Call Number OCOM @ refbase @ Serial 2267  
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Author Huang, M. I.; Nir, Y.; Chen, B.; Schnyer, R.; Manber, R. url  openurl
  Title A randomized controlled pilot study of acupuncture for postmenopausal hot flashes: effect on nocturnal hot flashes and sleep quality Type of Study RCT
  Year 2006 Publication Fertility and sterility Abbreviated Journal Fertil Steril  
  Volume (down) 86 Issue 3 Pages 700-710  
  Keywords Acu Versus Sham; Acupuncture; AcuTrials; Hot Flashes; Manualized Acupuncture Protocol; Non Penetrating Sham, Mechanical; Perimenopause; Pilot Study; Postmenopause; RCT; Sham Acupoint Control; Sham Control; Sleep Quality; TCM Acupuncture Style; Traditional Diagnosis Based Point Selection; Women's Health; Restricted Modalities, Acupuncture Only  
  Abstract OBJECTIVE: To assess the effectiveness of acupuncture on postmenopausal nocturnal hot flashes and sleep. DESIGN: Prospective randomized placebo-controlled study. SETTING: Stanford University School of Medicine and private acupuncture offices. INTERVENTION(S): Active or placebo acupuncture was administered for nine sessions over seven weeks. MAIN OUTCOME MEASURE(S): Severity and frequency of nocturnal hot flashes from daily diaries and Pittsburgh Sleep Quality Index (PSQI). PATIENT(S): Twenty-nine postmenopausal women experiencing at least seven moderate to severe hot flashes daily, with E(2) <18 pg/mL and FSH 30.0-110.0 IU/L. RESULT(S): Nocturnal hot-flash severity significantly decreased in the active acupuncture group (28%) compared with the placebo group (6%), P=.017. The frequency of nocturnal hot flashes also decreased in the active group (47%, P=.001), though it was not significantly different from the placebo group (24%, P=.170; effect size = 0.65). Treatment did not differentially influence sleep; however, correlations between improvements in PSQI and reductions in nocturnal hot flash severity and frequency were significant (P<.026). CONCLUSION(S): Acupuncture significantly reduced the severity of nocturnal hot flashes compared with placebo. Given the strength of correlations between improvements in sleep and reductions in nocturnal hot flashes, further exploration is merited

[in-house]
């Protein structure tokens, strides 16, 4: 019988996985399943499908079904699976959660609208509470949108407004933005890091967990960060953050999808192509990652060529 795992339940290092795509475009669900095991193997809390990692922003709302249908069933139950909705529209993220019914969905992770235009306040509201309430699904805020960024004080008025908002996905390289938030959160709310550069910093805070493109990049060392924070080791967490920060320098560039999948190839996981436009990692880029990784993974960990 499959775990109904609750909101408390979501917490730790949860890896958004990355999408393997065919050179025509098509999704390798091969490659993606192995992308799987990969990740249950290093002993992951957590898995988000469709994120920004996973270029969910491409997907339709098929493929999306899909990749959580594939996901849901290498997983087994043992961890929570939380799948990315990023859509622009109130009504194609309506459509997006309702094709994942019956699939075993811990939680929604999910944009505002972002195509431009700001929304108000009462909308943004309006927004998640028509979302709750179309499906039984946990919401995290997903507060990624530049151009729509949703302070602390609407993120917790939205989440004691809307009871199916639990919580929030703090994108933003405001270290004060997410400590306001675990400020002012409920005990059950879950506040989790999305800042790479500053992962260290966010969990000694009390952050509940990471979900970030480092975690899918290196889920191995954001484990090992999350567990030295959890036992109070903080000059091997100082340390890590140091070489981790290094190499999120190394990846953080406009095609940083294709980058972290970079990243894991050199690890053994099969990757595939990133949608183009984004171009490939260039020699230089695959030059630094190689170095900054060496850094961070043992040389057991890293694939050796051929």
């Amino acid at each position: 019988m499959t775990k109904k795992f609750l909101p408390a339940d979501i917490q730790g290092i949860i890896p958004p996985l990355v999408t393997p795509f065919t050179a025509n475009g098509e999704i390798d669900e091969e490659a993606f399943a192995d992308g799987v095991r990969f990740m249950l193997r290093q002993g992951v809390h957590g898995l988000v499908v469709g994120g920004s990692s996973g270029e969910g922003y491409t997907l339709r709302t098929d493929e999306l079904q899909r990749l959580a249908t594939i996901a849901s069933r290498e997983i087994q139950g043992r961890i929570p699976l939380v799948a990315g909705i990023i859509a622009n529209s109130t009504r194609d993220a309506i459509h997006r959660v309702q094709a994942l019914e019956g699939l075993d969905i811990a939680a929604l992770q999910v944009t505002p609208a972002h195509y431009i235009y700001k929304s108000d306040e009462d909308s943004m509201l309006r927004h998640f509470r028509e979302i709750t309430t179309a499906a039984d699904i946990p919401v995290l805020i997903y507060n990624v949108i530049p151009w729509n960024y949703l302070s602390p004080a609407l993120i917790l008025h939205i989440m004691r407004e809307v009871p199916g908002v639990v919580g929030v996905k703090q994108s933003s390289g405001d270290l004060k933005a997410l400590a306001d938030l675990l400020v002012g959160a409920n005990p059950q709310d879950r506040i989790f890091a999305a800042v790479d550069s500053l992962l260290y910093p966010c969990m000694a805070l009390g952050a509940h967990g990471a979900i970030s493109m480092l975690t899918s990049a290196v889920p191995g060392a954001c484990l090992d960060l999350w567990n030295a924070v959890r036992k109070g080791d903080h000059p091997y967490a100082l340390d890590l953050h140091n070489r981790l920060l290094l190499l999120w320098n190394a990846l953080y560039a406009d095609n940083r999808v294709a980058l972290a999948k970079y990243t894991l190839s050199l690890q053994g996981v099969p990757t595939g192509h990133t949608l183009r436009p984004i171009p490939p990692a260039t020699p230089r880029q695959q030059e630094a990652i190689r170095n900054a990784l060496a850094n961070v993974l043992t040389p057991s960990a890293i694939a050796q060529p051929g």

Address Department of Psychiatry and Behavioral Sciences, Stanford University School of Medicine, Stanford, California, USA  
  Publisher
  Language Number of Treatments 9  
  Treatment Follow-up 4 Weeks Frequency >1/WK Number of Participants 29  
  Time in Treatment 7 Weeks Condition Hot Flashes
  Disease Category Climacteric OCSI Score 83  
  Notes Approved no  
  Call Number Serial 476  
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Author Bokmand, S.; Flyger, H. url  doi
openurl 
  Title Acupuncture relieves menopausal discomfort in breast cancer patients: a prospective, double blinded, randomized study Type of Study RCT
  Year 2013 Publication Breast (Edinburgh, Scotland) Abbreviated Journal Breast